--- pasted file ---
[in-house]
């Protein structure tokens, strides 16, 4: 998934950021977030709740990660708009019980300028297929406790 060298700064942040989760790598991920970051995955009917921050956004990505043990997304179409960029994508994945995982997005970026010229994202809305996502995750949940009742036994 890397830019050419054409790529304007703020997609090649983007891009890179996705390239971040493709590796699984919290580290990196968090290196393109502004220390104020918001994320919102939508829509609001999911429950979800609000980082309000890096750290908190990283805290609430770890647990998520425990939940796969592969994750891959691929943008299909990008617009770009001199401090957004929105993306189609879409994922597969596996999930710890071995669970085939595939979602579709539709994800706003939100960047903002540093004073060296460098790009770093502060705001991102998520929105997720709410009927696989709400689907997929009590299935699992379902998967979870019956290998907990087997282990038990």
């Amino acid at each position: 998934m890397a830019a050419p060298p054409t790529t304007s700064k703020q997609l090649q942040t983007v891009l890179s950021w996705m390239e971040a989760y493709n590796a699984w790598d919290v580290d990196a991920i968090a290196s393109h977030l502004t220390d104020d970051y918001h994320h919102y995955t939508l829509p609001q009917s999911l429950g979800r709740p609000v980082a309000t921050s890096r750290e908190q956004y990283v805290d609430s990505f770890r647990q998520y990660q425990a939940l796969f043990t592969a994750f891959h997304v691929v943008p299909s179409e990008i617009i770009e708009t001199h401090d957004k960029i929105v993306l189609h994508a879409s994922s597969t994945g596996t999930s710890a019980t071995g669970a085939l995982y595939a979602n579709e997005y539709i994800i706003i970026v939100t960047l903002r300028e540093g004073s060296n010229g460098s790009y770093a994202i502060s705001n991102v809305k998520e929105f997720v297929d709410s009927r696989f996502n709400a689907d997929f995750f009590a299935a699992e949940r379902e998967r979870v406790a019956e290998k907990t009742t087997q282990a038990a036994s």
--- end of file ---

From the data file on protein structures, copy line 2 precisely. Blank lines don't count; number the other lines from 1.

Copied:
């Protein structure tokens, strides 16, 4: 998934950021977030709740990660708009019980300028297929406790 060298700064942040989760790598991920970051995955009917921050956004990505043990997304179409960029994508994945995982997005970026010229994202809305996502995750949940009742036994 890397830019050419054409790529304007703020997609090649983007891009890179996705390239971040493709590796699984919290580290990196968090290196393109502004220390104020918001994320919102939508829509609001999911429950979800609000980082309000890096750290908190990283805290609430770890647990998520425990939940796969592969994750891959691929943008299909990008617009770009001199401090957004929105993306189609879409994922597969596996999930710890071995669970085939595939979602579709539709994800706003939100960047903002540093004073060296460098790009770093502060705001991102998520929105997720709410009927696989709400689907997929009590299935699992379902998967979870019956290998907990087997282990038990």